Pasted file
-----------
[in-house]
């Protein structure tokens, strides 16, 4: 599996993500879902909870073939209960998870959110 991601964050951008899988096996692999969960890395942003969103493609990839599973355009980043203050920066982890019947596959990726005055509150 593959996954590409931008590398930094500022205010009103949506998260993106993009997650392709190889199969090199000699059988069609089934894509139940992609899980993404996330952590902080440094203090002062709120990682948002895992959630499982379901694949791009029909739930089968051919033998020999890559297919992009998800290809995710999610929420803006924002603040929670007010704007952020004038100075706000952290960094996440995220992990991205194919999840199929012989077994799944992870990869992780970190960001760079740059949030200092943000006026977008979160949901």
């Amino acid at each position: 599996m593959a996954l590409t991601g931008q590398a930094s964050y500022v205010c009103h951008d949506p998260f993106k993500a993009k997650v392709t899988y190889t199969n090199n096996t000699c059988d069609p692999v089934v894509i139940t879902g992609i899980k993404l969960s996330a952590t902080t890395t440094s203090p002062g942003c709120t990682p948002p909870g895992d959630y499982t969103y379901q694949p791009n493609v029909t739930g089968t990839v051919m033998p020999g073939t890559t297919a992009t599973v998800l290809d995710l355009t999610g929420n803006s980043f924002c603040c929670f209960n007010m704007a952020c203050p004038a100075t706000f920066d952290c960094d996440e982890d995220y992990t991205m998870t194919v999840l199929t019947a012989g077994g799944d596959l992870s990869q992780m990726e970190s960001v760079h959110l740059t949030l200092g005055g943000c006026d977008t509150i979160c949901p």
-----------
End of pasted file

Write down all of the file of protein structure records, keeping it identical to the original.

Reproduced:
[in-house]
């Protein structure tokens, strides 16, 4: 599996993500879902909870073939209960998870959110 991601964050951008899988096996692999969960890395942003969103493609990839599973355009980043203050920066982890019947596959990726005055509150 593959996954590409931008590398930094500022205010009103949506998260993106993009997650392709190889199969090199000699059988069609089934894509139940992609899980993404996330952590902080440094203090002062709120990682948002895992959630499982379901694949791009029909739930089968051919033998020999890559297919992009998800290809995710999610929420803006924002603040929670007010704007952020004038100075706000952290960094996440995220992990991205194919999840199929012989077994799944992870990869992780970190960001760079740059949030200092943000006026977008979160949901």
């Amino acid at each position: 599996m593959a996954l590409t991601g931008q590398a930094s964050y500022v205010c009103h951008d949506p998260f993106k993500a993009k997650v392709t899988y190889t199969n090199n096996t000699c059988d069609p692999v089934v894509i139940t879902g992609i899980k993404l969960s996330a952590t902080t890395t440094s203090p002062g942003c709120t990682p948002p909870g895992d959630y499982t969103y379901q694949p791009n493609v029909t739930g089968t990839v051919m033998p020999g073939t890559t297919a992009t599973v998800l290809d995710l355009t999610g929420n803006s980043f924002c603040c929670f209960n007010m704007a952020c203050p004038a100075t706000f920066d952290c960094d996440e982890d995220y992990t991205m998870t194919v999840l199929t019947a012989g077994g799944d596959l992870s990869q992780m990726e970190s960001v760079h959110l740059t949030l200092g005055g943000c006026d977008t509150i979160c949901p």